I was telling the story of an accident to a friend today. Back in Spring, 1992, a friend and I were travelling down a wide boulevard in Palm Springs around 2 a.m. and broadsided an approaching vehicle that had suddenly turned in front of us. After all these years, the details of the accident are fairly hazy but the moment it happened is what still mesmerizes me. Facing possible death can do some amazing things to one's mind and this has only recently been studied on the scientific level in the last few years. The question that has been asked was, "Can we bend time with our minds during a moment where we feel our life could end in the blink of an eye?"
For me, the nanoseconds before and during the actual crash were more euphoric than an experience with the time-space continuum. In fact, I found it to be more surreal than anything else--almost like diving from a tall platform and the moment where the air ends and your body enters the water. And despite sustaining some fairly serious injuries to my neck and spine, I don't recall any pain. It was as if nothing in the world mattered than that very moment where life become unavoidably and irreversibly complicated.
Weeki Wachee spring, Florida by Antoinette Frissell Bacon (1907-1988) was a photo originally used in a 1947 issue of Harper's Bazaar and has gone on to be used countless other times in magazines and on album covers. It depicts a faceless, young woman, gently draped by a nightgown, floating elegantly in calm waters while keeping her head just above the surface for air. Not much else is known about this black and white picture yet so little needs to be said. Where it was taken, who the woman is--none of it really matters as the timely and poignant film speaks enough volume. What's left to view is how carelessly she seems to float with her feet lightly kicking and hands relaxed and thrusting downward to aid her buoyancy.
Emotionally speaking, what is missing is color and rightfully so. The contrast of the dark background with her white dress and natural skin are enough to evoke the sense that she is the iconic subject of what surrounds her of which gives the sense of being overwhelmed. Whether that be a good thing or bad thing is up to you and that's what makes this such a gorgeous photo. It is unassuming enough to allow each viewer to choose for him or herself how to feel yet all of us can easily sense the simple and graceful tones it plays. Art like this is to be cherished but more importantly, this particular piece nearly demands that we each must also feel what it expresses.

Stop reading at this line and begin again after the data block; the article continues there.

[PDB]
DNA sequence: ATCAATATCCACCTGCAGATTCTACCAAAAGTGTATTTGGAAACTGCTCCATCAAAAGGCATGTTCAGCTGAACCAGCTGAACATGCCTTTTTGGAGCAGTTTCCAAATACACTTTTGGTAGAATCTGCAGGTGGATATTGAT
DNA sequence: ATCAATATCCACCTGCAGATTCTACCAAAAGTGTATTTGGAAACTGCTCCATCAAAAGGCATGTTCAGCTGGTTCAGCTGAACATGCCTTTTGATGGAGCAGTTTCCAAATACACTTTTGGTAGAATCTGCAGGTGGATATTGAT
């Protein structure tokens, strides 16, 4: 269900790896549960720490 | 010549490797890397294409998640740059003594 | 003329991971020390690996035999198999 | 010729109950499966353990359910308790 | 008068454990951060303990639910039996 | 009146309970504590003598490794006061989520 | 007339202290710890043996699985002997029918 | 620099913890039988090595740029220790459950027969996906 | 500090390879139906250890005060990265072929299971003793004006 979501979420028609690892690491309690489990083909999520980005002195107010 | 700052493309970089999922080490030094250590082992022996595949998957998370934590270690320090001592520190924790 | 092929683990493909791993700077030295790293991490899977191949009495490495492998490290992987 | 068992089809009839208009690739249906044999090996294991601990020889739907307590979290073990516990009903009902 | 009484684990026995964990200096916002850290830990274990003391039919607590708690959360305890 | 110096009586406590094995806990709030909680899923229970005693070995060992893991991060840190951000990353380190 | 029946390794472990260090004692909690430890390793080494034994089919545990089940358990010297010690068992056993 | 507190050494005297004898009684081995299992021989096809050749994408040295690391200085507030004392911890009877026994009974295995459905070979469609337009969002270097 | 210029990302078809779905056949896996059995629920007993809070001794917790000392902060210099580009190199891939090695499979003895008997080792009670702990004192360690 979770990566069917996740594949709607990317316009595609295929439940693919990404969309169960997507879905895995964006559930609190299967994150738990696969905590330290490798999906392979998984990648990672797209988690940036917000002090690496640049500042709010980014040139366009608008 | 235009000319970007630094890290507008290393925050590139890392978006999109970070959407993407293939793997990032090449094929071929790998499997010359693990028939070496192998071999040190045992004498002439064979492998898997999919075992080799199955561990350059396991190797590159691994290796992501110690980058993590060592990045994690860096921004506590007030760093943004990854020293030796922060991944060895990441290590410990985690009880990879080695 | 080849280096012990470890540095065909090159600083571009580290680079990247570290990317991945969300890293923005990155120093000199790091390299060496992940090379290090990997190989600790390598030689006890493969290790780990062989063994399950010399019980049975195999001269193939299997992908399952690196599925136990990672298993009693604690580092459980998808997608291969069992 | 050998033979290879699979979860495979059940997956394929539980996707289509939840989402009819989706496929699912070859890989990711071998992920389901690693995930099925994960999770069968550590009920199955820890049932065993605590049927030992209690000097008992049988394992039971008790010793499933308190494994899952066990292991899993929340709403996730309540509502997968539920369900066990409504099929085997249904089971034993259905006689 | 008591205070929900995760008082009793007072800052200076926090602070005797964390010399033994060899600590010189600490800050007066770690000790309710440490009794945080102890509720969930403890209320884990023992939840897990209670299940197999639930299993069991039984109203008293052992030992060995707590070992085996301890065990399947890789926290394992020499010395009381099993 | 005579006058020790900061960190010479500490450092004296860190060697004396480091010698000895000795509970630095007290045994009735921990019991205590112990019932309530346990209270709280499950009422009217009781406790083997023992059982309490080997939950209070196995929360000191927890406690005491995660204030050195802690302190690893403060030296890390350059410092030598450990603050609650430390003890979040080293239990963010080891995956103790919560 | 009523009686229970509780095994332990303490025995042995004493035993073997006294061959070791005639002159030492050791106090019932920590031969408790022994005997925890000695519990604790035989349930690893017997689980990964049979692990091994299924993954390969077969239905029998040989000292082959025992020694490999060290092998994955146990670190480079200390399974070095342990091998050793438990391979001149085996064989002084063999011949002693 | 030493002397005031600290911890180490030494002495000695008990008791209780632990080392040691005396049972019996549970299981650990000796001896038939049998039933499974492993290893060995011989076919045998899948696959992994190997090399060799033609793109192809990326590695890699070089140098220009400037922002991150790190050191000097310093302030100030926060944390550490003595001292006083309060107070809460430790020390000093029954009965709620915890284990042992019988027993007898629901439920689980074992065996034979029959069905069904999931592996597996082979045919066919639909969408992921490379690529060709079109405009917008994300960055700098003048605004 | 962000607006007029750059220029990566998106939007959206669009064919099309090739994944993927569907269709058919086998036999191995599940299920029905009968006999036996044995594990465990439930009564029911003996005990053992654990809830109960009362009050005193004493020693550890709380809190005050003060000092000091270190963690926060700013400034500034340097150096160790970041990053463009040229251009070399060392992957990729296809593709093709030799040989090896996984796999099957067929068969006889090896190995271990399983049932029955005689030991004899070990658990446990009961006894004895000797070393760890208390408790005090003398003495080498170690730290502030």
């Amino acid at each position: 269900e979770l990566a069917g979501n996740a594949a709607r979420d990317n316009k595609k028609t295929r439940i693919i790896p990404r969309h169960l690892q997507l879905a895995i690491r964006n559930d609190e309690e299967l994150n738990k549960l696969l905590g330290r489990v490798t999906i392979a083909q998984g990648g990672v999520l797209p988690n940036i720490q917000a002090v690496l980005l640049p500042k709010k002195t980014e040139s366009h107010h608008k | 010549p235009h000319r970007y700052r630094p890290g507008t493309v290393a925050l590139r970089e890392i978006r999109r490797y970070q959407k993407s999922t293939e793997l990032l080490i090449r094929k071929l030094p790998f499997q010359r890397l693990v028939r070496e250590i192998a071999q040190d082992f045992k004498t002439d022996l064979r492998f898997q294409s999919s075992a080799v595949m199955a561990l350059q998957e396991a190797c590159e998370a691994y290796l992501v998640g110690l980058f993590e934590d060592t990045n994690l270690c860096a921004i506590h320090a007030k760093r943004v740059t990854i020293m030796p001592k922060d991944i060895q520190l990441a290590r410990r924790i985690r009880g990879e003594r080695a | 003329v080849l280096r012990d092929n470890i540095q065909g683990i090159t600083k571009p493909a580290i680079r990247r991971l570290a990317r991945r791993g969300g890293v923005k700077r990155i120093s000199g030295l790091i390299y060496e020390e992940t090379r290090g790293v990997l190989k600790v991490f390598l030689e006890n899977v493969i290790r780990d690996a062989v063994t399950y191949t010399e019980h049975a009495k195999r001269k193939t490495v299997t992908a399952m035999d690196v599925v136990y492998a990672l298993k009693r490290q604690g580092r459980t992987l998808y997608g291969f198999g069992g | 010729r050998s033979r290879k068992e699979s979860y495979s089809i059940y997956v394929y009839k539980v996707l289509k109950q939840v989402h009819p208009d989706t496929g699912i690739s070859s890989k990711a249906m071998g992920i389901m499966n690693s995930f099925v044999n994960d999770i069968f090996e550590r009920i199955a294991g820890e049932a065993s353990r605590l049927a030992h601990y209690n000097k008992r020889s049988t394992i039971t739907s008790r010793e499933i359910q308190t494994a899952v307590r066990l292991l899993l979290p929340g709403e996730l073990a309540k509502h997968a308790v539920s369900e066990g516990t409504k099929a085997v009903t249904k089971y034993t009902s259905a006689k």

I don't know how else to say it other than to be repetitious but this photo gives me a great sense of overwhelming. Where I am confused in my own emotions is if this feeling is because of the challenges and frustrations life has placed around me or a sense similar to free falling. Or could it be both? On the one hand, while I've been immensely fortunate, I still feel the pressures of age, responsibility, and solitude. My youth is gone and with it my ability to behave and enjoy life as I did when I was a child. My responsibilities dictate when I can sleep, what I can eat, when to pay my bills, inspire me to get to work, and everything else that needs and should be done. And spending the vast majority of my free time alone, I know that sense of floating in a void with no one else around and how incredibly somber it feels.
On the other hand, however, there is an uninterrupted freedom in being able to survive it all. Life itself is extremely precious and there are always moments where I am reminded of that. Those moments become a catalyst to remembering all that I am thankful for and how far I've come despite the world's attempts to hold me back, tempt me, or keep me from reaching my goals. When I'm able to grasp reality and elevate myself above it, it's as if I'm afloat without a care in this same world.
In the end, I'd have to say this photo exemplifies that line between that same sense of surrealism whether faced with overwhelming odds or reminded of just how lucky I am no matter what the realities may be. Part of me wishes that were me, right this moment, listening to the same song I have on now and with my eyes closed while I overcome anything and everything life is about. Because the slow motion effect floating in the deep has on me is what's most important, not the surroundings which buoy my existence. It is purely about existing.